Emotional effects whereby the girl was affected emotionally by the death of the father. In the study, the girl could cry often leading the mother to cry frequently, being unhappy, and always staring at the windows remembering the girl’s father (Rivas, et al.,2019). Boniswa says that bringing up Siyasanda was not an easy task. This might have long-term effects such as brain damage in children whereby the brain will not develop fully. Brain damage has various effects such as decreased balance as well as synchronization, muscle feebleness, and muscle coordination issues that could lead to slurred speech, and disturb the child’s capability to eat and control saliva. This can cause vision and hearing impairment, fatigue, dizziness, sleep issues, and severe headaches in adulthood. Children deserve to be protected from emotional damage for good growth and health.

The girl also faced challenges like a lack of full parenting. The kid was left with a grandmother who used to do everything a child needs from a parent. As young as the old of one year, the girl’s father died leading to the kid being raised by a single mother hence missing the fatherly love (Winnicott, 2018). Sayasanda did not enjoy motherly love because the mother left the house at 4:30 am for work probably when the girl was asleep and came back home very late at night when she was still asleep. At school, the girl had to concentrate on schoolwork because the kid was sure that the mother could not help in doing the school homework.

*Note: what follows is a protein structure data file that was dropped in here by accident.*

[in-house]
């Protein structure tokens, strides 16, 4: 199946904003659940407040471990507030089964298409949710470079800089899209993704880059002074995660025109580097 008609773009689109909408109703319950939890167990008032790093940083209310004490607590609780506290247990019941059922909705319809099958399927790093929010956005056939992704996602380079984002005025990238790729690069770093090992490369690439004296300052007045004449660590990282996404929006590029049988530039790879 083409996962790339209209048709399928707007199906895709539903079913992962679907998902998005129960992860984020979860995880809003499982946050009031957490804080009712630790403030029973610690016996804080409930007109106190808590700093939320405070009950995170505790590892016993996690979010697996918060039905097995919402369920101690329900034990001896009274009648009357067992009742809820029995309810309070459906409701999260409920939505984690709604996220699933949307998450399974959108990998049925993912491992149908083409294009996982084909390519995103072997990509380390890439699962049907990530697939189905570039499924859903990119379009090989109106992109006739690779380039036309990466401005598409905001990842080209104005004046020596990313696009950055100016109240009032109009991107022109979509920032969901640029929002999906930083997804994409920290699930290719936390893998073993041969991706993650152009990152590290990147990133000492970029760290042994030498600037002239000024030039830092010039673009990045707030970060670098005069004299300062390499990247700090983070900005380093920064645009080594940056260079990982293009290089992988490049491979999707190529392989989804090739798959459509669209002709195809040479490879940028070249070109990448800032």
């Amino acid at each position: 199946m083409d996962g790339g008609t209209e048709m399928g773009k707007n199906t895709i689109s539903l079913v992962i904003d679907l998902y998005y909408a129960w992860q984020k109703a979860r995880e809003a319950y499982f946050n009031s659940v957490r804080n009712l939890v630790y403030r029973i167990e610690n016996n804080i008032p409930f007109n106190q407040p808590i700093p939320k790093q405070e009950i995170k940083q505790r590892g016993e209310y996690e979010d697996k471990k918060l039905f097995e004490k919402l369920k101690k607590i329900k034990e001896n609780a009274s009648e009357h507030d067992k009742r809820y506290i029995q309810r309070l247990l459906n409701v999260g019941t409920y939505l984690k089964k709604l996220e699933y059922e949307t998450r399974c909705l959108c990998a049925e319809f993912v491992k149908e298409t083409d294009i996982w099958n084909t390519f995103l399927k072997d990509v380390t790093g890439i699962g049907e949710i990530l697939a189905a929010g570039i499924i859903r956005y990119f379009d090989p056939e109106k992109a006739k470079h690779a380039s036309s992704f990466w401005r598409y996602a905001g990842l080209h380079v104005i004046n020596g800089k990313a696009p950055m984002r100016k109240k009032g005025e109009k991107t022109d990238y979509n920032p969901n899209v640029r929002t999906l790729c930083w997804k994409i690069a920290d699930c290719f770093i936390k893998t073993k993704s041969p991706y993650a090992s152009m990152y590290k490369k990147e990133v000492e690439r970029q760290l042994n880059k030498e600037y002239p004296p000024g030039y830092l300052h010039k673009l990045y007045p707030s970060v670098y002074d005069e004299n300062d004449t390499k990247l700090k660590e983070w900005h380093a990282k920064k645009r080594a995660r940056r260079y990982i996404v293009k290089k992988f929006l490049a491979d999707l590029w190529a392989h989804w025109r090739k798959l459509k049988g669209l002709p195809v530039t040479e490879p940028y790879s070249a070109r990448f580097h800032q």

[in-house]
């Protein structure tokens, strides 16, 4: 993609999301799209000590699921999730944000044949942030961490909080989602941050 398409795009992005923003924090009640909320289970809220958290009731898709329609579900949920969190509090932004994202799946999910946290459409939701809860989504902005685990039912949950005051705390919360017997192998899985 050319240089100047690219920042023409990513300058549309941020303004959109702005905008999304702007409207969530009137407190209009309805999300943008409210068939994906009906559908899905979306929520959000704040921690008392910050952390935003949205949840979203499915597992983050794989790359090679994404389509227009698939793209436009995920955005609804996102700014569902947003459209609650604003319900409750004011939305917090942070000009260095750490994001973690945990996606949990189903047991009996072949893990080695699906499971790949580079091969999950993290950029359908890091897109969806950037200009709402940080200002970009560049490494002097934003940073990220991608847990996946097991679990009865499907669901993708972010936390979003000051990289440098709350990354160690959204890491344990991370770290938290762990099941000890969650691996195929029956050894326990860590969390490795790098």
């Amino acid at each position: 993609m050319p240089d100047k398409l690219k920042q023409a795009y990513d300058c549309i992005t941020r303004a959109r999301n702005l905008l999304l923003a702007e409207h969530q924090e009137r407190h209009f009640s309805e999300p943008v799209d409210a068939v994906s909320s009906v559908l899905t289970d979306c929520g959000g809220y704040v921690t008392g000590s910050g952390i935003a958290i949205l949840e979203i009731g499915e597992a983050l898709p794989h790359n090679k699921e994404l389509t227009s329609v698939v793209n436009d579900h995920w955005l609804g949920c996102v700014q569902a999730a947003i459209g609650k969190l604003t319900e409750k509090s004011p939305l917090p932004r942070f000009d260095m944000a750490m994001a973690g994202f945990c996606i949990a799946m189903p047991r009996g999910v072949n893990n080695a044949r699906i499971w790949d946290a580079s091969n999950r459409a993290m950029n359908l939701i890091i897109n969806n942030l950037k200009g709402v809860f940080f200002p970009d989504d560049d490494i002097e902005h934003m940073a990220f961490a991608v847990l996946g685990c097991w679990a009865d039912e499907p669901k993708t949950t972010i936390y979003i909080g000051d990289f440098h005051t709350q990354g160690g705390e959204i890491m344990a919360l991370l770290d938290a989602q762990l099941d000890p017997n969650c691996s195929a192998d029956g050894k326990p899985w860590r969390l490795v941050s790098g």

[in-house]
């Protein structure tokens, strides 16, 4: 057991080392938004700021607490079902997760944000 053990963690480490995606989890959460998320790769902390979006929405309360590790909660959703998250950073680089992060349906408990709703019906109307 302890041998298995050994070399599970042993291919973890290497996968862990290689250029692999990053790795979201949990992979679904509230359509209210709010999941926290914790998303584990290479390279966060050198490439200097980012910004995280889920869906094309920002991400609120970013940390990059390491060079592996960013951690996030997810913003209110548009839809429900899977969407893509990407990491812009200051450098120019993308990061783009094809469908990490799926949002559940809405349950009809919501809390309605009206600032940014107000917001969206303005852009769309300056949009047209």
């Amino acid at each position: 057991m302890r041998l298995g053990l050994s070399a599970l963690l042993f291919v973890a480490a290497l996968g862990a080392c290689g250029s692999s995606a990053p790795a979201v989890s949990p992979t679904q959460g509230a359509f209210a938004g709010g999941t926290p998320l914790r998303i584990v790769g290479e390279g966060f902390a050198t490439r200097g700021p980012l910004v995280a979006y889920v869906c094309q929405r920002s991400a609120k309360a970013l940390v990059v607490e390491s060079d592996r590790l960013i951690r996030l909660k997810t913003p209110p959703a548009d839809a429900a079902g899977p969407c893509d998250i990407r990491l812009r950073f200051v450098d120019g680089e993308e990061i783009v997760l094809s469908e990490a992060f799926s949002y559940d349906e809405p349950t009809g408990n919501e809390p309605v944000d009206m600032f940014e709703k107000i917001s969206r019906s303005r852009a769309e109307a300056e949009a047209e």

The mother could take care of the employer’s children but could not get time to parent Siyasanda. Lack of good parenting may have long-term effects on children such as poor performance at school, depression, and stress (Kagan, et al., 2018). The child may grow up hating the parents in claims of negligence or lack of parental love. When the child grows into an adult and bears children may be ignorant about bringing up the offspring in the correct manner because the kid was not brought up with good parental care. Every kid needs to be brought up fully by parents to strengthen the bond and improve openness.